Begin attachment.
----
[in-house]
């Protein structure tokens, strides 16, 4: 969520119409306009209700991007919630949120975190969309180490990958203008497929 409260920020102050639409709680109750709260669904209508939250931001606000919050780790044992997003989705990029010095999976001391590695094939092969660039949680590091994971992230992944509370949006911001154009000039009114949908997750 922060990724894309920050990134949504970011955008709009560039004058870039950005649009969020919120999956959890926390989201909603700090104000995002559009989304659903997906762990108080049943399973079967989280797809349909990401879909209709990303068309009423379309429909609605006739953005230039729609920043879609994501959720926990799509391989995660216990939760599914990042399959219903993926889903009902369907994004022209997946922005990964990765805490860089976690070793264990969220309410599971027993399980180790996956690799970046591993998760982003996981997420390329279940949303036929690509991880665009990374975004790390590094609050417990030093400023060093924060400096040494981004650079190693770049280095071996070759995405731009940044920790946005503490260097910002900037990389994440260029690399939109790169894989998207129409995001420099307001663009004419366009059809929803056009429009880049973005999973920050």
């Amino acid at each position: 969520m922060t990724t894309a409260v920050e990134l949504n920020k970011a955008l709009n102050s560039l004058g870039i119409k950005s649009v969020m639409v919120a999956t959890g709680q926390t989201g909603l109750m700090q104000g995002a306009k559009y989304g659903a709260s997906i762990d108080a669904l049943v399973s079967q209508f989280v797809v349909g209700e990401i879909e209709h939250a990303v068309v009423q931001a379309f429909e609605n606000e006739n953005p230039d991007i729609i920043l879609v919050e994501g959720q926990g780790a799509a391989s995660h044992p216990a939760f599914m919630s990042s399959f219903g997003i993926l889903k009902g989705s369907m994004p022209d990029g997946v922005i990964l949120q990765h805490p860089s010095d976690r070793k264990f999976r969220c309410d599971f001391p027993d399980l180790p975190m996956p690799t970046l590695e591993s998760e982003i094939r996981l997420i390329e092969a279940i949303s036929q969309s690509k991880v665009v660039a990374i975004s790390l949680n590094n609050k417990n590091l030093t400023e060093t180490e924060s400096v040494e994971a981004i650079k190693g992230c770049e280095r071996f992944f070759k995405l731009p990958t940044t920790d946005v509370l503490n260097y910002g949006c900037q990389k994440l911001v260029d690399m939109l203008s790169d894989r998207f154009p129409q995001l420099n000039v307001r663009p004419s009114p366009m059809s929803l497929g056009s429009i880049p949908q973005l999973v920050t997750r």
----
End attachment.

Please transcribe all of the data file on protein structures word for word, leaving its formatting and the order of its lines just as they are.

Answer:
[in-house]
């Protein structure tokens, strides 16, 4: 969520119409306009209700991007919630949120975190969309180490990958203008497929 409260920020102050639409709680109750709260669904209508939250931001606000919050780790044992997003989705990029010095999976001391590695094939092969660039949680590091994971992230992944509370949006911001154009000039009114949908997750 922060990724894309920050990134949504970011955008709009560039004058870039950005649009969020919120999956959890926390989201909603700090104000995002559009989304659903997906762990108080049943399973079967989280797809349909990401879909209709990303068309009423379309429909609605006739953005230039729609920043879609994501959720926990799509391989995660216990939760599914990042399959219903993926889903009902369907994004022209997946922005990964990765805490860089976690070793264990969220309410599971027993399980180790996956690799970046591993998760982003996981997420390329279940949303036929690509991880665009990374975004790390590094609050417990030093400023060093924060400096040494981004650079190693770049280095071996070759995405731009940044920790946005503490260097910002900037990389994440260029690399939109790169894989998207129409995001420099307001663009004419366009059809929803056009429009880049973005999973920050």
């Amino acid at each position: 969520m922060t990724t894309a409260v920050e990134l949504n920020k970011a955008l709009n102050s560039l004058g870039i119409k950005s649009v969020m639409v919120a999956t959890g709680q926390t989201g909603l109750m700090q104000g995002a306009k559009y989304g659903a709260s997906i762990d108080a669904l049943v399973s079967q209508f989280v797809v349909g209700e990401i879909e209709h939250a990303v068309v009423q931001a379309f429909e609605n606000e006739n953005p230039d991007i729609i920043l879609v919050e994501g959720q926990g780790a799509a391989s995660h044992p216990a939760f599914m919630s990042s399959f219903g997003i993926l889903k009902g989705s369907m994004p022209d990029g997946v922005i990964l949120q990765h805490p860089s010095d976690r070793k264990f999976r969220c309410d599971f001391p027993d399980l180790p975190m996956p690799t970046l590695e591993s998760e982003i094939r996981l997420i390329e092969a279940i949303s036929q969309s690509k991880v665009v660039a990374i975004s790390l949680n590094n609050k417990n590091l030093t400023e060093t180490e924060s400096v040494e994971a981004i650079k190693g992230c770049e280095r071996f992944f070759k995405l731009p990958t940044t920790d946005v509370l503490n260097y910002g949006c900037q990389k994440l911001v260029d690399m939109l203008s790169d894989r998207f154009p129409q995001l420099n000039v307001r663009p004419s009114p366009m059809s929803l497929g056009s429009i880049p949908q973005l999973v920050t997750r």